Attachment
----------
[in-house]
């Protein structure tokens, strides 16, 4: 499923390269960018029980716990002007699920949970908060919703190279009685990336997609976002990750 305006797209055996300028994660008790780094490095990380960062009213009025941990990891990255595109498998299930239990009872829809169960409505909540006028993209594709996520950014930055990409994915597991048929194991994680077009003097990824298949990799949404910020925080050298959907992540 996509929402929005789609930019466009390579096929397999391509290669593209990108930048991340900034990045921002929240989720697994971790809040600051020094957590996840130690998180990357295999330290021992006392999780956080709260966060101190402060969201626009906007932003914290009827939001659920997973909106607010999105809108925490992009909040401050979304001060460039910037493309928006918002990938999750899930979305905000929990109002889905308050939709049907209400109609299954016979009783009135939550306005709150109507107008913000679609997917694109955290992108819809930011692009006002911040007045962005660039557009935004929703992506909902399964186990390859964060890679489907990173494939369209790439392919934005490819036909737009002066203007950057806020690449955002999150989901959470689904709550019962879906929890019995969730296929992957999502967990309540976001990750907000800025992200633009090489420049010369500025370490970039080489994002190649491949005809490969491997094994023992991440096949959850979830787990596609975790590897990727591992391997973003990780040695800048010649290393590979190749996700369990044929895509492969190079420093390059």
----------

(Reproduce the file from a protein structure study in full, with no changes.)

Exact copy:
[in-house]
């Protein structure tokens, strides 16, 4: 499923390269960018029980716990002007699920949970908060919703190279009685990336997609976002990750 305006797209055996300028994660008790780094490095990380960062009213009025941990990891990255595109498998299930239990009872829809169960409505909540006028993209594709996520950014930055990409994915597991048929194991994680077009003097990824298949990799949404910020925080050298959907992540 996509929402929005789609930019466009390579096929397999391509290669593209990108930048991340900034990045921002929240989720697994971790809040600051020094957590996840130690998180990357295999330290021992006392999780956080709260966060101190402060969201626009906007932003914290009827939001659920997973909106607010999105809108925490992009909040401050979304001060460039910037493309928006918002990938999750899930979305905000929990109002889905308050939709049907209400109609299954016979009783009135939550306005709150109507107008913000679609997917694109955290992108819809930011692009006002911040007045962005660039557009935004929703992506909902399964186990390859964060890679489907990173494939369209790439392919934005490819036909737009002066203007950057806020690449955002999150989901959470689904709550019962879906929890019995969730296929992957999502967990309540976001990750907000800025992200633009090489420049010369500025370490970039080489994002190649491949005809490969491997094994023992991440096949959850979830787990596609975790590897990727591992391997973003990780040695800048010649290393590979190749996700369990044929895509492969190079420093390059």